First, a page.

The Dangers of Flint Knapping


Flint knapping became popular with archaeologists in the 1960s as it was a good way to replicate types of ancient technologies and therefore understand the historical progression of lithic artefacts. Soon, knapping became popular with non-academics in America, and communities and knapping events were set up across the country. These amateur knappers were not necessarily interested in the scientific and archaeology of knapping, but instead enjoyed it as a modern past time where people could socialise and share materials and ideas. It is now estimated there are around ‘5,000’ (Whittaker 1999, 206) amateur knappers in the US. Although it sounds like a great past time, modern knappers are causing huge problems for archaeologists!

Modern day art or craft flint tools (Masterpeices of Modern Lithic Art 2014)

Knappers create a huge amount of flint debitage and stone tools which are practically indistinguishable from ancient stonework. In addition, most contemporary knappers create…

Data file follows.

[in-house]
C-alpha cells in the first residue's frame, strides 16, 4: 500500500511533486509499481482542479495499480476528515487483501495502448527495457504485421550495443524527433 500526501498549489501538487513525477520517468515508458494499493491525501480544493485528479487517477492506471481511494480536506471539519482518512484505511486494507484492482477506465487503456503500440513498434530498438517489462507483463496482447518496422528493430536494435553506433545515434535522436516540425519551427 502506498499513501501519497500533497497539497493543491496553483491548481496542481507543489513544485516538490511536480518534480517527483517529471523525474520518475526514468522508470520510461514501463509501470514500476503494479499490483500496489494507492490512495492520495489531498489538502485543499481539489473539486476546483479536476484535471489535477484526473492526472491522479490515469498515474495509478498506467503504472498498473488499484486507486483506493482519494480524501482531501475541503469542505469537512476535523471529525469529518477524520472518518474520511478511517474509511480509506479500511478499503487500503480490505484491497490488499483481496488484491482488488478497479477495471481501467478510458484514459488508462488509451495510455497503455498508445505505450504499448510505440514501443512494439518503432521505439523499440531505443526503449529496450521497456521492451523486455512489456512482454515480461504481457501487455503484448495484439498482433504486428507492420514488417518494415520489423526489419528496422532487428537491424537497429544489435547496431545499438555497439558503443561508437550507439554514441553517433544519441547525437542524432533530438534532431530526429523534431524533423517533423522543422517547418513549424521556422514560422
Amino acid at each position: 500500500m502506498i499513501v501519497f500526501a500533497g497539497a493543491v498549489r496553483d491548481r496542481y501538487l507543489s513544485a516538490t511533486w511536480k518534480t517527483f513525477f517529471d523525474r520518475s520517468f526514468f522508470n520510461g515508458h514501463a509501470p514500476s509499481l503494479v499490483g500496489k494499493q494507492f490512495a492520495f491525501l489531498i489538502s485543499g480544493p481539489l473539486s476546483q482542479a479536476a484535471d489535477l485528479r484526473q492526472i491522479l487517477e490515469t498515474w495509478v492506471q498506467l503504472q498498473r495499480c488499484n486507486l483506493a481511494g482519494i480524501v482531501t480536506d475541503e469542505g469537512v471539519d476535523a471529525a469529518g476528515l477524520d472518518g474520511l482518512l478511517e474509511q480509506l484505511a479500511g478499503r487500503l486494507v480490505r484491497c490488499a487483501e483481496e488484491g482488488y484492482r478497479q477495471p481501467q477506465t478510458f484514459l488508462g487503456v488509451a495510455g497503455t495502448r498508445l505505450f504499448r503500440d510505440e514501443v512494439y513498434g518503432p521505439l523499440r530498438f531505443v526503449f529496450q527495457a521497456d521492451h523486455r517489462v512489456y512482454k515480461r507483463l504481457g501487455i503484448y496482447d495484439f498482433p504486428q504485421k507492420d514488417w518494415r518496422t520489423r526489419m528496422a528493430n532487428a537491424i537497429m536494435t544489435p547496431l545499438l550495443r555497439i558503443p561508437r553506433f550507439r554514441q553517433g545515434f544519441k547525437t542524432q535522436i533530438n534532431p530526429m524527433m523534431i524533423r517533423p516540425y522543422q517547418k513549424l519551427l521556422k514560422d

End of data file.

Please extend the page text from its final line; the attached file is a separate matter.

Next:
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About Jack

BRIEF BIO: Jack Gunter is a writer of fiction, non-fiction, poetry, and songs. He is the co-owner of Open Door Communications, a copywriter, an inventor, and a former broker and private investigator. He is a naturalist and an amateur scientist and cryptologist. He likes to compose music and to design and play games and puzzles of all types. He homeschooled his children. He lives in the Upstate of South Carolina with his beautiful wife, talented two daughters, his old friend and Great Dane Sam, and his three Viking Cats.

Posted on June 15, 2016, in Uncategorized. Bookmark the permalink. Leave a comment.

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